Your Mindset and Match Conditions
Many conditions are not optimal when playing tennis, such as bright sun, excessive heat, swirling winds, high humidity, slippery courts, and poor lighting.
Sometimes, players have a predetermined notion they will not win, “I never play my best when the temperature is above 90 degrees.” When you “predict” you will play poorly, you will probably be correct and play poorly.
But do conditions need to be perfect to win?
After all, you are competing against an opponent battling similar, if not the same, conditions.
So what determines the victor when playing under challenging external conditions?
When playing in unfavorable conditions, the winner is usually the player who can withstand the circumstances and focus on the task at hand.
For example, when the weather is stifling hot, both players are battling the same conditions. The heat on one side of the court is the same as the heat on the other side of the court.
Whoever is better mentally equipped to handle the circumstances has a significant advantage in the match.
Mentally tough tennis players are confident in their ability to handle adverse conditions and adjust their game as necessary. In addition, mentally tough players have confidence that their “B” game is sufficient to lead them to victory.
A mentally tough mindset helps players keep grinding and fighting for every point.
When playing in adverse conditions, stay focused on playing each point rather than worrying about circumstances you cannot control. When your mind drifts beyond the white lines on the court, a brief internal pep talk can help you refocus and stay mentally tough.
For example, “My opponent is tired, too. I will keep pushing the pace and wear him out. I got this! Keep grinding.”
At the 2023 US Open semifinals, Daniil Medvedev defeated Andrey Rublev, 6-4, 6-3, 6-4, despite what Medvedev called “brutal” conditions. Both players struggled with the heat, with temperatures reaching 93 degrees Fahrenheit.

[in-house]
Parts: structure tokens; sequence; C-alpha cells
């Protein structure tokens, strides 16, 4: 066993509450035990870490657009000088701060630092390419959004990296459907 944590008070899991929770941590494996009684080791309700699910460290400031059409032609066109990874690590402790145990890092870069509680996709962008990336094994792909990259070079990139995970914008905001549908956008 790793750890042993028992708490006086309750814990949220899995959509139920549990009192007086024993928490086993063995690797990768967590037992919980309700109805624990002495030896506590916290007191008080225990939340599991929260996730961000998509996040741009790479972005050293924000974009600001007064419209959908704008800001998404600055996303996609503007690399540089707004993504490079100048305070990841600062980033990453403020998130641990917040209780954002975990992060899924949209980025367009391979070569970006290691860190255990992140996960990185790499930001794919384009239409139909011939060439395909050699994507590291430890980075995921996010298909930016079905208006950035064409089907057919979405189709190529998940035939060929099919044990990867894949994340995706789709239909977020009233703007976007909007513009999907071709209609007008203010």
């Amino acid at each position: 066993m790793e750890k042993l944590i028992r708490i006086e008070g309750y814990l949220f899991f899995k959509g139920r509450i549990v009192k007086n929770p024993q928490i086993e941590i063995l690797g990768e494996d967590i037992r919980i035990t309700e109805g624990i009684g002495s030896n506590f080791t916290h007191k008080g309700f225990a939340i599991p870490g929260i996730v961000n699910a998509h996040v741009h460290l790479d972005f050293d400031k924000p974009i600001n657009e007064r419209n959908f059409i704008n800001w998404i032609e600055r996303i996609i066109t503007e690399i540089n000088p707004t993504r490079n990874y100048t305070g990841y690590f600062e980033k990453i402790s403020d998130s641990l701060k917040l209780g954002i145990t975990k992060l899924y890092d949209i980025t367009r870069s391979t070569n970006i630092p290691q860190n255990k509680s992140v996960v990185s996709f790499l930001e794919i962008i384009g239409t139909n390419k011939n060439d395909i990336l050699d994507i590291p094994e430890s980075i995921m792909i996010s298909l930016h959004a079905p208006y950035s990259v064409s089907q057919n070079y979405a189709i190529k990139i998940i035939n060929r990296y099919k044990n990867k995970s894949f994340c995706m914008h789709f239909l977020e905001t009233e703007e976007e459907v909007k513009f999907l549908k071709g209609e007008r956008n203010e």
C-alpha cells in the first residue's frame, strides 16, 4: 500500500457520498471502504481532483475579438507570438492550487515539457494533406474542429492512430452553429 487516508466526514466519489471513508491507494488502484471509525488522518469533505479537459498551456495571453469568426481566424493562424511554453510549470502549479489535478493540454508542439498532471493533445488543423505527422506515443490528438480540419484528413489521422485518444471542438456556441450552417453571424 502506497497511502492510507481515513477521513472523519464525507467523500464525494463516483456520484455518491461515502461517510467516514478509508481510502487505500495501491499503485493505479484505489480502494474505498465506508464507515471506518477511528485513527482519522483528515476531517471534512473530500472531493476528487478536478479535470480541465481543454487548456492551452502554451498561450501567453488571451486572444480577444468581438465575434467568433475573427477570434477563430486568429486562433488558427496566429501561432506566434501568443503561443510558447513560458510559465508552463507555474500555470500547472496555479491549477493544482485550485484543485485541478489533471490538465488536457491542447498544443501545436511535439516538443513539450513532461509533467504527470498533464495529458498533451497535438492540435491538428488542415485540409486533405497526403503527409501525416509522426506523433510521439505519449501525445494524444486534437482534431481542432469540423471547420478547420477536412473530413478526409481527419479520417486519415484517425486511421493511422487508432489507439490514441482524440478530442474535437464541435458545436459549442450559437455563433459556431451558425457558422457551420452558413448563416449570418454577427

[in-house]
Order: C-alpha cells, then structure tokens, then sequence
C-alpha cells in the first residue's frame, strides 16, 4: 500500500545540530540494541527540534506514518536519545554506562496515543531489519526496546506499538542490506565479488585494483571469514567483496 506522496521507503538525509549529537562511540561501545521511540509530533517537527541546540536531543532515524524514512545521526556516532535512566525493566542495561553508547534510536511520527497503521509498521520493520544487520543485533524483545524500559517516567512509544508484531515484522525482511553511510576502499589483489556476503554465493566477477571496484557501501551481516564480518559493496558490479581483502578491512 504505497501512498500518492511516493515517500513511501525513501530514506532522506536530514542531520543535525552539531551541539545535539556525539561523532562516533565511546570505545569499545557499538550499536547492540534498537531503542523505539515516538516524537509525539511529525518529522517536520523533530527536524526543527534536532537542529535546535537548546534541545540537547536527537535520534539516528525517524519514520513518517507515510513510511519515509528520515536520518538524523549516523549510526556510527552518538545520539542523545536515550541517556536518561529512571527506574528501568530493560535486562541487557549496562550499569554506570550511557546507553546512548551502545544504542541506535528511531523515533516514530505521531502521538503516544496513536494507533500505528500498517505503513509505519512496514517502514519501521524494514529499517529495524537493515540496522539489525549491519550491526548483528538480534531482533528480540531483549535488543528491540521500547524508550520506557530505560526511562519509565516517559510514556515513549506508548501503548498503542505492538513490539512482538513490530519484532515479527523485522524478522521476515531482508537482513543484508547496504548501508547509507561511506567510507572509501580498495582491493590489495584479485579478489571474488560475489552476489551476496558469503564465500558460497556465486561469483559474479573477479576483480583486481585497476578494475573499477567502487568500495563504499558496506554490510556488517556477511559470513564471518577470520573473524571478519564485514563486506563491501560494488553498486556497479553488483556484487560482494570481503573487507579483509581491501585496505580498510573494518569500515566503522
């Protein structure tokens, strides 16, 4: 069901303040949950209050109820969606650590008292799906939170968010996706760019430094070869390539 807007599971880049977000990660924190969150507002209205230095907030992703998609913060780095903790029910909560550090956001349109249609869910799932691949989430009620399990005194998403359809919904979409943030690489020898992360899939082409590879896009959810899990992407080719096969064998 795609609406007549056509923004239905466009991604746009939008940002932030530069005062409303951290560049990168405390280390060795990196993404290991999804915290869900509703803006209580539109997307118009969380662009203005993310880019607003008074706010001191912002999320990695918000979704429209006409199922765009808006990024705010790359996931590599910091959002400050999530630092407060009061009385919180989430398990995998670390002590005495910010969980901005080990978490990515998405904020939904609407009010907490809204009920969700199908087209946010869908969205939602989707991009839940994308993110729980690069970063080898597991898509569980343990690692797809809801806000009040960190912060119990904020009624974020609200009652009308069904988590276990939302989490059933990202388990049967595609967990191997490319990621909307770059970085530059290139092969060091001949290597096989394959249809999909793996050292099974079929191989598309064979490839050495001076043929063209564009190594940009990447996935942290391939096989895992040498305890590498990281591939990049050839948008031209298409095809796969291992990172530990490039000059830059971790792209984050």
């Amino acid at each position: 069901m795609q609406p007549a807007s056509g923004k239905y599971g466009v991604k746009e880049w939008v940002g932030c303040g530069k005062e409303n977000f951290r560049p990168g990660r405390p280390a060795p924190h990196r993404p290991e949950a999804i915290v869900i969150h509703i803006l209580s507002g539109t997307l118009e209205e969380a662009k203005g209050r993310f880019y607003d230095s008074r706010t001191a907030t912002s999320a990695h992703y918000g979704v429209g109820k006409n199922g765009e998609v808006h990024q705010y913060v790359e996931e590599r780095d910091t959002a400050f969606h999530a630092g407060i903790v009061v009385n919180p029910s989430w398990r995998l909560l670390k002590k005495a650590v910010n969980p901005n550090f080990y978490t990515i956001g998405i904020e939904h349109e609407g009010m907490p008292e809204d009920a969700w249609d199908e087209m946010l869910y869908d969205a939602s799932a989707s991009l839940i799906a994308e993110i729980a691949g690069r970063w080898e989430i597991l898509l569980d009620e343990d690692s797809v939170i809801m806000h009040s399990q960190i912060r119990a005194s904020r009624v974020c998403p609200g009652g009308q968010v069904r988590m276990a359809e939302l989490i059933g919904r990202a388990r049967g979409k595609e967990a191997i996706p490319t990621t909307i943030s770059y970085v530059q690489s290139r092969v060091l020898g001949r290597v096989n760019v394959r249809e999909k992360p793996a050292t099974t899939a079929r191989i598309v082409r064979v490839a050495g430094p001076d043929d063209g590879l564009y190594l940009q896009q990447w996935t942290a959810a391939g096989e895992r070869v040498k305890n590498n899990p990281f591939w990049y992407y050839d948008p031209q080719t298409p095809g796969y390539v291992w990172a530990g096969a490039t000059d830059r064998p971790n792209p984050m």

MEDVEDEV: “The only good thing I see in these conditions is that both suffer. It was tough for both of us. There were some ups and downs, but that is so normal. At the end of the first set, I sort of could not see the ball anymore. I played with sensations. I was like: ‘Wow, he can’t run anymore,’ so I tried to go and make him run and run and run, but he was there all the time. But we were tired all the time. Brutal conditions and super tough to win.”
Medvedev’s internal dialogue (a mini pep talk) helped him maintain a healthy perspective, overcome his circumstances, and outlast his opponent.
Think of a tennis match as a puzzle that needs to be figured out. Don’t allow circumstances to throw you off your game. Keep adapting and adjusting and building your mental toughness.
Ditch your pre-match excuses. Your opponent is competing under the same circumstances. Talk yourself into winning and use the conditions to your advantage and against your opponent.
Related Tennis Psychology Articles
- When You Need a Time off to Refocus
- Manage Emotions in Matches
- How to Assess Your Game After Losing Matches
- Download our a FREE Psychology Report
Improve Your Mental Game for Tennis
Tennis Confidence 2.0
“Tennis Confidence: Mental Game Strategies for Tournament Players” is an audio and workbook program to help tennis players, coaches, and instructors improve the mental game of tennis is just 10 easy to learn sessions.
Tennis Confidence: Mental Game Strategies for Tournament Players Audio and Workbook program is ideal for any junior, collegiate, and tour professional player. Tennis coaches and instructors would also be wise to teach the strategies “Tennis Confidence.”
Tennis Confidence is a complete mental training program developed Peak Performance Sports. You learn the same strategies Dr. Cohn teaches his tennis players to help them improve mental toughness and consistency – from managing unrealistic expectations to coping with perfectionism.